Classic Pimm's Cup Makes a Comeback in Metro Phoenix
In this new series, Chow Bella blogger Nikki Buchanan shares what's hot right now -- and we're not talking about the temperature. Whether it's the latest trendy ingredient or the right dish for the season, she'll give you the backstory and where in town you can find it.
courtesy of Windsor Why have a Pimm's Cup when you can have a whole pitcher?
It's official. Our five-month summer is here. A long haul of this proportion calls for cold, refreshing beverages -- preferably alcoholic. England's favorite summer drink is the Pimm's Cup, and like so many classic cocktails, it's making a comeback here in the States.
Although it's considered an aperitif (a low-alcohol cocktail drunk before dinner to stimulate the appetite), it's so light and refreshing, it makes a great sipper any time.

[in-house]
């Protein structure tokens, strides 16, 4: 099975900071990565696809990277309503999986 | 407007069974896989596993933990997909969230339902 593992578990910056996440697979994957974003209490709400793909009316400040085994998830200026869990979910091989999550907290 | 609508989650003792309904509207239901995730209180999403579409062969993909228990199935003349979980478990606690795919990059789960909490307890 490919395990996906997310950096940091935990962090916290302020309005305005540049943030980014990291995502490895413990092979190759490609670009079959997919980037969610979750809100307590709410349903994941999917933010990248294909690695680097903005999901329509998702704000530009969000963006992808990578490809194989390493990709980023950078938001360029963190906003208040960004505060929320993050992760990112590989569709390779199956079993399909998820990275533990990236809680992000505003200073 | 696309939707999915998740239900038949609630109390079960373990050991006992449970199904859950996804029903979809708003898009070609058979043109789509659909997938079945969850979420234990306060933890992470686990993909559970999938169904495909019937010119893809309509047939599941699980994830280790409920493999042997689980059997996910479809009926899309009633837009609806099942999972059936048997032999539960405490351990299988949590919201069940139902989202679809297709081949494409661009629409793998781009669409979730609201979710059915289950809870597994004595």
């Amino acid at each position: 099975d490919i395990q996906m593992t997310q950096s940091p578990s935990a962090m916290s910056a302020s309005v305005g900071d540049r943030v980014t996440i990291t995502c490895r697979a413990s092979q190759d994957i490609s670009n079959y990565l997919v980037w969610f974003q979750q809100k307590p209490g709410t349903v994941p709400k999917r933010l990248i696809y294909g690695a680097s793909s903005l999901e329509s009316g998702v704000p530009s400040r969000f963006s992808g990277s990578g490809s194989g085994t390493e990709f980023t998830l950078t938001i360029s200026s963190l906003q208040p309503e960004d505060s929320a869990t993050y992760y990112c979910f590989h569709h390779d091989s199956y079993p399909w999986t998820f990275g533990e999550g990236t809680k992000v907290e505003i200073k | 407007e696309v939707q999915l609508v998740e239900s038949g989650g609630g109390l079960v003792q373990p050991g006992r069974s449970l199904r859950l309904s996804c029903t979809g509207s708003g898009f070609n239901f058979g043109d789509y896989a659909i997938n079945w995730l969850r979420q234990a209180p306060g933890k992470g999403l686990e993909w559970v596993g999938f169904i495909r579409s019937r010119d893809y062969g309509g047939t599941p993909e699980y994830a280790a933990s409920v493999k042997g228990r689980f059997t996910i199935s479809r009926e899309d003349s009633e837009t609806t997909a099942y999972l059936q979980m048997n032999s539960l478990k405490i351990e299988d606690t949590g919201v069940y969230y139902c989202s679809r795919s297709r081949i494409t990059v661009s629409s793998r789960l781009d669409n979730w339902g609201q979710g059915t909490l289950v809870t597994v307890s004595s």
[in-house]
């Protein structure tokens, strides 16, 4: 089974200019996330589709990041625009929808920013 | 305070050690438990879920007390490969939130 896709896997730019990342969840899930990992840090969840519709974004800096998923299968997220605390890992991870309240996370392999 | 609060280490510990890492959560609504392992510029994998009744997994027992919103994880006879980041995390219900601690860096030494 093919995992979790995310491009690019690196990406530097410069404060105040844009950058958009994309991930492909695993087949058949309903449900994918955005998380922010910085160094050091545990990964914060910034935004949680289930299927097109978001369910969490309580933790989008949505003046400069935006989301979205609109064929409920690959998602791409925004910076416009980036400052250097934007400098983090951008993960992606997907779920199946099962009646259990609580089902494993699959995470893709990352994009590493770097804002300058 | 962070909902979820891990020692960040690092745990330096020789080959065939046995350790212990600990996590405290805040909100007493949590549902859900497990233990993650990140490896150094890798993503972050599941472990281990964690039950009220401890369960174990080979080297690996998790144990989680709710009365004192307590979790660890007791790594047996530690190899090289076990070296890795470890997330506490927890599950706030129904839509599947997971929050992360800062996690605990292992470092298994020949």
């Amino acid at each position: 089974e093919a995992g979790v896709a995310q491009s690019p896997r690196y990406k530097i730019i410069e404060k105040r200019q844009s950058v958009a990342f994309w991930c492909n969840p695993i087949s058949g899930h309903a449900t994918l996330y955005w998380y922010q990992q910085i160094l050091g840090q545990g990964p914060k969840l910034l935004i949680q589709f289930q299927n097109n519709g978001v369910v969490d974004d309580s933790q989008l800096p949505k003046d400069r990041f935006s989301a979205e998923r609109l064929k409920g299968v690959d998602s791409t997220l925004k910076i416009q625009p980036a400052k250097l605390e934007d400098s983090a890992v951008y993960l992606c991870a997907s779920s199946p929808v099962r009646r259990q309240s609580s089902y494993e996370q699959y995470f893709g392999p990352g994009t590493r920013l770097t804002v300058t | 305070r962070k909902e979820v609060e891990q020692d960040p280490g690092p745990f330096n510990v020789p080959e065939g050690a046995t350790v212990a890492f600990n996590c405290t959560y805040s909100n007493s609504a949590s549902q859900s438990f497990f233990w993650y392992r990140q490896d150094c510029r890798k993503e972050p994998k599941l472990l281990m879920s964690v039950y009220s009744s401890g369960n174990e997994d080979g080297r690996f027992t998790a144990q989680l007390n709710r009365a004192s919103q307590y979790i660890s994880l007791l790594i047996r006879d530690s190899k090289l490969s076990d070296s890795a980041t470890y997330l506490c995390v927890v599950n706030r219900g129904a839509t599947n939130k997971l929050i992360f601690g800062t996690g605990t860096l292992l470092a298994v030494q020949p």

Here's the backstory:
James Pimm, who ran a popular oyster house in London in the 1820s, invented Pimm's #1 -- a gin-based liqueur with spicy, citrus-y, botanical notes -- for his customers, who were knocking back straight gin (and surely grimacing) with their oysters. Later, he invented a light punch using Pimm's #1, which he served in a tankard and christened "#1 Cup." It's entirely possible that Pimm was England's first mixologist.
Although the English make their Pimm's Cup with lemonade, in the States, we usually use ginger ale or ginger beer. A light effervescence is what we're going for here.
The Brits turn their glasses into a fruit salad, garnishing them with cantaloupe, oranges and cherries, although the traditional garnish is simply a thick slice of cucumber and a sprig of borage (a cucumber-flavored herb with medicinal properties). Nowadays, many bartenders substitute mint, which is in the same family.
Want to find out what the Pimm's Cup is all about? Here are three great examples to taste-test: